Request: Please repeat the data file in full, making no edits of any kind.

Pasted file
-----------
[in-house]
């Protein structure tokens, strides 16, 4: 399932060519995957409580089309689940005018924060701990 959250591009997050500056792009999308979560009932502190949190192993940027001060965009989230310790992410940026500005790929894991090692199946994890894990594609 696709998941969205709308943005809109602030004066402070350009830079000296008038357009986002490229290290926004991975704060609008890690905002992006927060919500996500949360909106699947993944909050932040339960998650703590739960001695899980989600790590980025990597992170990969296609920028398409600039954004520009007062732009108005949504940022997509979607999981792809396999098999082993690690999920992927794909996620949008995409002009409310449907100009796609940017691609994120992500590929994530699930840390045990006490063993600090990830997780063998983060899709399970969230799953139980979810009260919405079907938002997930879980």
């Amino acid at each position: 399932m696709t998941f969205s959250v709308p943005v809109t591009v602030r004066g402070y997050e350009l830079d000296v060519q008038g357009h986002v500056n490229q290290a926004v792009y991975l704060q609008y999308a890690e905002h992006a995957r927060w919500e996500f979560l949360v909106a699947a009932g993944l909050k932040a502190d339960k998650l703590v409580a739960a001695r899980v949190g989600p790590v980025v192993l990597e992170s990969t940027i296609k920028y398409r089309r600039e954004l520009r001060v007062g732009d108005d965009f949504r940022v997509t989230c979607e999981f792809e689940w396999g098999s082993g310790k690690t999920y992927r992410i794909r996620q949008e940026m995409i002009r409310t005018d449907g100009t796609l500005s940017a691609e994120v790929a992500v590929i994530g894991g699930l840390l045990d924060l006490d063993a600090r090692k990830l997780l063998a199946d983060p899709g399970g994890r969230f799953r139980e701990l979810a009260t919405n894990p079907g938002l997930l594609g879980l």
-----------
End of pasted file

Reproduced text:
[in-house]
């Protein structure tokens, strides 16, 4: 399932060519995957409580089309689940005018924060701990 959250591009997050500056792009999308979560009932502190949190192993940027001060965009989230310790992410940026500005790929894991090692199946994890894990594609 696709998941969205709308943005809109602030004066402070350009830079000296008038357009986002490229290290926004991975704060609008890690905002992006927060919500996500949360909106699947993944909050932040339960998650703590739960001695899980989600790590980025990597992170990969296609920028398409600039954004520009007062732009108005949504940022997509979607999981792809396999098999082993690690999920992927794909996620949008995409002009409310449907100009796609940017691609994120992500590929994530699930840390045990006490063993600090990830997780063998983060899709399970969230799953139980979810009260919405079907938002997930879980």
């Amino acid at each position: 399932m696709t998941f969205s959250v709308p943005v809109t591009v602030r004066g402070y997050e350009l830079d000296v060519q008038g357009h986002v500056n490229q290290a926004v792009y991975l704060q609008y999308a890690e905002h992006a995957r927060w919500e996500f979560l949360v909106a699947a009932g993944l909050k932040a502190d339960k998650l703590v409580a739960a001695r899980v949190g989600p790590v980025v192993l990597e992170s990969t940027i296609k920028y398409r089309r600039e954004l520009r001060v007062g732009d108005d965009f949504r940022v997509t989230c979607e999981f792809e689940w396999g098999s082993g310790k690690t999920y992927r992410i794909r996620q949008e940026m995409i002009r409310t005018d449907g100009t796609l500005s940017a691609e994120v790929a992500v590929i994530g894991g699930l840390l045990d924060l006490d063993a600090r090692k990830l997780l063998a199946d983060p899709g399970g994890r969230f799953r139980e701990l979810a009260t919405n894990p079907g938002l997930l594609g879980l």